Enjoy the holiday spirit, whatever your religion may be

By: Carol Feineman, Editor
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Saturday’s (Dec. 8) downtown activities
Holiday parade
When: 4:30 p.m.
Where: Along Fifth and F streets

Tree lighting and
live music
When: Following parade
Where: In Beermann Plaza

Open house
When: 4-8 p.m.
Where: Several downtown stores. Participating stores will have treats for visitors.

For more information: Lincoln Area Chamber of Commerce office at 645-2035.

The holiday spirit is in full force. That’s true, even in the face of last week’s constant rain and heavy winds that led to the postponement of the Dec. 1 Christmas parade, tree lightening and downtown merchants’ open house.
But postponing these events to this Saturday did not dampen the holiday mood.
Since the day after Thanksgiving, as I walk daily downtown or shop in Lincoln’s other shopping areas, I see this spirit via Salvation Army bell ringers, wreaths, Christmas lights and holiday sales.
Besides the material ways listed above, the holiday spirit is visible on a more primal basis.
Individuals I see every day, whether through work, on the street or in stores; look friendlier, happier and more laid-back. They’re polite. And business representatives on the phone and in person appear calmer and less stressed.
Christmas is definitely almost here.
Of course, not everyone is in a Christian-based religion so they don’t celebrate the birth of Christ.
Such as me and the thousands of other Jews, Muslims, Hindus and Jehovah’s Witnesses in this country.
Growing up Jewish, I never had a Christmas tree or strung pretty lights around my outdoor trees, plants and roof.
I observed Hanukkah, a minor holiday in my religion honoring the Maccabees who rebuilt their house of worship in the year 165 BCE after their enemies desecrated the temple.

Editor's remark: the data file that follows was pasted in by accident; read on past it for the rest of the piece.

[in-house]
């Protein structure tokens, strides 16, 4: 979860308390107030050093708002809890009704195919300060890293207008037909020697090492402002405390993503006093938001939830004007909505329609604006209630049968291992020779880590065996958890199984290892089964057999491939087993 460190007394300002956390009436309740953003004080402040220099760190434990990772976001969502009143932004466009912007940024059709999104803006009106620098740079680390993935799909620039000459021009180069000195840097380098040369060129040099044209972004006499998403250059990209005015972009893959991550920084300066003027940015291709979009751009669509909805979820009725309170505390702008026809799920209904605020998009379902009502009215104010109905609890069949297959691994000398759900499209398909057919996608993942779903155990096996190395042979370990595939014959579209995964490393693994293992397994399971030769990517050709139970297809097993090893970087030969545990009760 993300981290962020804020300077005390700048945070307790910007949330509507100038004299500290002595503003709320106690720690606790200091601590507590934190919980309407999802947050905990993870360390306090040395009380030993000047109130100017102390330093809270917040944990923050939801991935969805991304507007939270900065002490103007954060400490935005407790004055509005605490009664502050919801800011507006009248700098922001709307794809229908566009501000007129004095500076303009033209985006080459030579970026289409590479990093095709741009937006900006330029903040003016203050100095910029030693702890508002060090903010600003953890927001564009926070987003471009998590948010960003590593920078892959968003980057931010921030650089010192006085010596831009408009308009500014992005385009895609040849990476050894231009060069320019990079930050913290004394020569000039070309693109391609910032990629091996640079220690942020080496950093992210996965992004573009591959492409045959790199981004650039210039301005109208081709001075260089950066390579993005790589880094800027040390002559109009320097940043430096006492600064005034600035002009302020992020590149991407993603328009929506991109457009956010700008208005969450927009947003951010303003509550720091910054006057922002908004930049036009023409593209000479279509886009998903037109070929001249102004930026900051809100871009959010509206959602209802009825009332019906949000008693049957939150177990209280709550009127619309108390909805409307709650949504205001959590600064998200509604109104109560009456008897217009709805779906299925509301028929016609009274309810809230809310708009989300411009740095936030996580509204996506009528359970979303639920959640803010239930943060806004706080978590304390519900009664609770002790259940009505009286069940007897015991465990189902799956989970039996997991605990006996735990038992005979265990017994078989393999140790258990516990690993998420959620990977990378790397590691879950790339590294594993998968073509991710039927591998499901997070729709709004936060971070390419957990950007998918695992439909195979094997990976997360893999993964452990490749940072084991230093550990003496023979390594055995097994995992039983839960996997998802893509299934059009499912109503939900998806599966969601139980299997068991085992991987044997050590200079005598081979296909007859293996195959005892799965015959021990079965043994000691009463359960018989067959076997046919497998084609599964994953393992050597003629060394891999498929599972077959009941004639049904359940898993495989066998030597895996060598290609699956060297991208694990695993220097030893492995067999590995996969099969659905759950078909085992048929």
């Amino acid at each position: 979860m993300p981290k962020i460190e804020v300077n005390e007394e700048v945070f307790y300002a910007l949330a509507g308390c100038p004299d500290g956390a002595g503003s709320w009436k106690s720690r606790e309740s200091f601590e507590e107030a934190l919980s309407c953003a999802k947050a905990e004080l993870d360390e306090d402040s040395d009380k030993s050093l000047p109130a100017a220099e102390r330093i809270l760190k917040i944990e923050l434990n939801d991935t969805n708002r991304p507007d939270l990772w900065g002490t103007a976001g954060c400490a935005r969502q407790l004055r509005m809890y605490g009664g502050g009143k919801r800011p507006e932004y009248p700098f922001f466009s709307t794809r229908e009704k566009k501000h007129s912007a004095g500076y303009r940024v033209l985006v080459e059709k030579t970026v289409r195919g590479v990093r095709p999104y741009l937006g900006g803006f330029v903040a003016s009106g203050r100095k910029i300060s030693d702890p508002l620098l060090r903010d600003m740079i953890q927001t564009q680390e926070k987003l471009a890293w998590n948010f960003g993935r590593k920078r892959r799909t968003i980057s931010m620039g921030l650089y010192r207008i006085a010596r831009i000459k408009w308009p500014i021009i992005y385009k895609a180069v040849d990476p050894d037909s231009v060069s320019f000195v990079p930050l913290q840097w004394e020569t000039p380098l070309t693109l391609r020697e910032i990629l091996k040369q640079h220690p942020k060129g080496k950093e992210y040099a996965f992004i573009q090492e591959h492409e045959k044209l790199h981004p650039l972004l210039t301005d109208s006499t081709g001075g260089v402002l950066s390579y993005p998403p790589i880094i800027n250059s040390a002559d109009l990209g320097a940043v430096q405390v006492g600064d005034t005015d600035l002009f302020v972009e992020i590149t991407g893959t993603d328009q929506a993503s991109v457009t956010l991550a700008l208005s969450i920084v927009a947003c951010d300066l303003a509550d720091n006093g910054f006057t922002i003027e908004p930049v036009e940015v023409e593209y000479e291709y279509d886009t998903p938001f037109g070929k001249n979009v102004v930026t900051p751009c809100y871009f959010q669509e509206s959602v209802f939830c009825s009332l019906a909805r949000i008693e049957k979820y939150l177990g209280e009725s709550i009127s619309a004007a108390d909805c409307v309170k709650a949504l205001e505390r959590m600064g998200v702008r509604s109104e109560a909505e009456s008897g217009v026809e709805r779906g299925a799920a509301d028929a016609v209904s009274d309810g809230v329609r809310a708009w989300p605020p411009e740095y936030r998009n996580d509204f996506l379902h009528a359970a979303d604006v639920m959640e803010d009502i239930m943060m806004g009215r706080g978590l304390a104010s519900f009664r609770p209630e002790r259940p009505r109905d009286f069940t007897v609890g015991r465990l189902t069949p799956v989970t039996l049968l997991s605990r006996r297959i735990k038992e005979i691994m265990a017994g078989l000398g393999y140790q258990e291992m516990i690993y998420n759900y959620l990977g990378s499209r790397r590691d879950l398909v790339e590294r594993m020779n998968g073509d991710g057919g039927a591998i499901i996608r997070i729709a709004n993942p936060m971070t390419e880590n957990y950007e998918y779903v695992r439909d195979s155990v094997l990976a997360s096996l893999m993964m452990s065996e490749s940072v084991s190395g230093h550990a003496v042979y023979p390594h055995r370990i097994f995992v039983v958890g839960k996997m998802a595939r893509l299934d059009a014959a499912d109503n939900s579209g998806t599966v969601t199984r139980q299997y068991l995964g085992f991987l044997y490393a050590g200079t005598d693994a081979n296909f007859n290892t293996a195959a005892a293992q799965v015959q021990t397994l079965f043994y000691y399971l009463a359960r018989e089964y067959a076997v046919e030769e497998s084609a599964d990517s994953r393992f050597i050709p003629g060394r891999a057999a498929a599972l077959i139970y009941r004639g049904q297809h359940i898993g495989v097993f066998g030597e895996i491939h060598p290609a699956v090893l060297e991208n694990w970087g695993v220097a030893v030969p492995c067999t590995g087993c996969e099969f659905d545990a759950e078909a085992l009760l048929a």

For the eight days of Hanukkah, I would light the menorah (or candelabrum that symbolizes religious freedom), open a present, eat latkes (potato pancakes topped with apple sauce or sour cream) and play dreidel (or spinning-top) games.
My Jewish friends and I couldn’t be fooled, though. We walked around the whole month, feeling like we didn’t fit in with the rest of the town. Everyone but my family and the members of my synagogue seemed to have a daily Christmas get-together to attend every day of December.
We knew Santa really ruled with all the Christmas parties, tree decorating, Christmas school break and eggnog recipes in his honor.
While my classmates looked forward to being in the mandatory school Christmas play and buying stocking stuffers, I dreamed it would soon be Dec.  31. Then my friends and I would become united again in our New Year’s Eve plans.
Fast forward to today and not celebrating Christmas like the majority of Lincoln residents do doesn’t dampen my holiday spirit.
I wish we could continue the holiday mood all 12 months of the year. The good will evident this month is something needed every day of the year.
Coincidentally, the first day of Hanukkah this year starts on Saturday night and continues through Sunday, Dec. 16.
During Saturday’s downtown celebration, I’ll wish my Christian friends Merry Christmas and my Jewish friends Happy Hanukkah.
Basically, I’ll be hoping both have a wonderful holiday season with their family and friends.